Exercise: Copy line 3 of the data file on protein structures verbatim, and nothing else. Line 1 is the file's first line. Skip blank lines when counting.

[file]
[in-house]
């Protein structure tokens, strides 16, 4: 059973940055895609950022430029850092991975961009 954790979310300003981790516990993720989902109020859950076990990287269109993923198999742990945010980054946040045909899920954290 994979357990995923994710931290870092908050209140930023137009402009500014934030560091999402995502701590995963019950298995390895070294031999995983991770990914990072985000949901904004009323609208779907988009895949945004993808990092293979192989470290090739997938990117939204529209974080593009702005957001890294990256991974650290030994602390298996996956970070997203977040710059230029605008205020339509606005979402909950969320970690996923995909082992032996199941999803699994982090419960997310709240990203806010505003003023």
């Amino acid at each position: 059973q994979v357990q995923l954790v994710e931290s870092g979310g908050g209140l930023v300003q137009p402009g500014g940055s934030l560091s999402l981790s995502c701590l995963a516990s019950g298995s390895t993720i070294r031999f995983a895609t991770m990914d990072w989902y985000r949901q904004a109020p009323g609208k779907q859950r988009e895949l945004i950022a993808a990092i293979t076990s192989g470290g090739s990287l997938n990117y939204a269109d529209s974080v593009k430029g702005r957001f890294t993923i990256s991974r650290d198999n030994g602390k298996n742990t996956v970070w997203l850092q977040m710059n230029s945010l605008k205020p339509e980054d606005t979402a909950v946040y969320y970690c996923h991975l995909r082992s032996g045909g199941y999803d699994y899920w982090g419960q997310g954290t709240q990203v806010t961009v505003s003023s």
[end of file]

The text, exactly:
């Amino acid at each position: 059973q994979v357990q995923l954790v994710e931290s870092g979310g908050g209140l930023v300003q137009p402009g500014g940055s934030l560091s999402l981790s995502c701590l995963a516990s019950g298995s390895t993720i070294r031999f995983a895609t991770m990914d990072w989902y985000r949901q904004a109020p009323g609208k779907q859950r988009e895949l945004i950022a993808a990092i293979t076990s192989g470290g090739s990287l997938n990117y939204a269109d529209s974080v593009k430029g702005r957001f890294t993923i990256s991974r650290d198999n030994g602390k298996n742990t996956v970070w997203l850092q977040m710059n230029s945010l605008k205020p339509e980054d606005t979402a909950v946040y969320y970690c996923h991975l995909r082992s032996g045909g199941y999803d699994y899920w982090g419960q997310g954290t709240q990203v806010t961009v505003s003023s």